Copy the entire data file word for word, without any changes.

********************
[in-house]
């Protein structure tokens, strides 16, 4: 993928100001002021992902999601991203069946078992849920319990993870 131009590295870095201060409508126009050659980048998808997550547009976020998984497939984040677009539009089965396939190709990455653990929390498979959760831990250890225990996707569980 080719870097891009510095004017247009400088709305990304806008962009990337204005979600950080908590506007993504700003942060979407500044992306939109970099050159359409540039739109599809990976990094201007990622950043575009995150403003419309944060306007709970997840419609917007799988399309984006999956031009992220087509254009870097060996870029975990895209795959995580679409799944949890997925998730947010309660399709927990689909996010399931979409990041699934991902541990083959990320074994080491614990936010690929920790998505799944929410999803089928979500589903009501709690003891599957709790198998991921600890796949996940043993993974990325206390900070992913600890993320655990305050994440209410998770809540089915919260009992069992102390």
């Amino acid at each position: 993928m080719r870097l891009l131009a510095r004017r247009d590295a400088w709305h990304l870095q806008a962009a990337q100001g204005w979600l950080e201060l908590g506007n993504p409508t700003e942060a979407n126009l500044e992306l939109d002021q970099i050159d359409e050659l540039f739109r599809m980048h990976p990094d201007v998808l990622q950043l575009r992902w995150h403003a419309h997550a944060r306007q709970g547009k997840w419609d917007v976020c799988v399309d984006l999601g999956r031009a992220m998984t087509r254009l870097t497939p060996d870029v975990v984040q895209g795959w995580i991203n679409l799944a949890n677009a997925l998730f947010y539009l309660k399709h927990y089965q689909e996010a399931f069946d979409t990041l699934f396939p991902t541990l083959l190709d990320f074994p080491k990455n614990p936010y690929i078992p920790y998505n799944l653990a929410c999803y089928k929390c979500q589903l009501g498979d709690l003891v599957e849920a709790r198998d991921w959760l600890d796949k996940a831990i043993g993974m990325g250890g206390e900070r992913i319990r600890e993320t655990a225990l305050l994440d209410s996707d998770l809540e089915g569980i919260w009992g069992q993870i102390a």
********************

[in-house]
């Protein structure tokens, strides 16, 4: 993928100001002021992902999601991203069946078992849920319990993870 131009590295870095201060409508126009050659980048998808997550547009976020998984497939984040677009539009089965396939190709990455653990929390498979959760831990250890225990996707569980 080719870097891009510095004017247009400088709305990304806008962009990337204005979600950080908590506007993504700003942060979407500044992306939109970099050159359409540039739109599809990976990094201007990622950043575009995150403003419309944060306007709970997840419609917007799988399309984006999956031009992220087509254009870097060996870029975990895209795959995580679409799944949890997925998730947010309660399709927990689909996010399931979409990041699934991902541990083959990320074994080491614990936010690929920790998505799944929410999803089928979500589903009501709690003891599957709790198998991921600890796949996940043993993974990325206390900070992913600890993320655990305050994440209410998770809540089915919260009992069992102390």
């Amino acid at each position: 993928m080719r870097l891009l131009a510095r004017r247009d590295a400088w709305h990304l870095q806008a962009a990337q100001g204005w979600l950080e201060l908590g506007n993504p409508t700003e942060a979407n126009l500044e992306l939109d002021q970099i050159d359409e050659l540039f739109r599809m980048h990976p990094d201007v998808l990622q950043l575009r992902w995150h403003a419309h997550a944060r306007q709970g547009k997840w419609d917007v976020c799988v399309d984006l999601g999956r031009a992220m998984t087509r254009l870097t497939p060996d870029v975990v984040q895209g795959w995580i991203n679409l799944a949890n677009a997925l998730f947010y539009l309660k399709h927990y089965q689909e996010a399931f069946d979409t990041l699934f396939p991902t541990l083959l190709d990320f074994p080491k990455n614990p936010y690929i078992p920790y998505n799944l653990a929410c999803y089928k929390c979500q589903l009501g498979d709690l003891v599957e849920a709790r198998d991921w959760l600890d796949k996940a831990i043993g993974m990325g250890g206390e900070r992913i319990r600890e993320t655990a225990l305050l994440d209410s996707d998770l809540e089915g569980i919260w009992g069992q993870i102390a």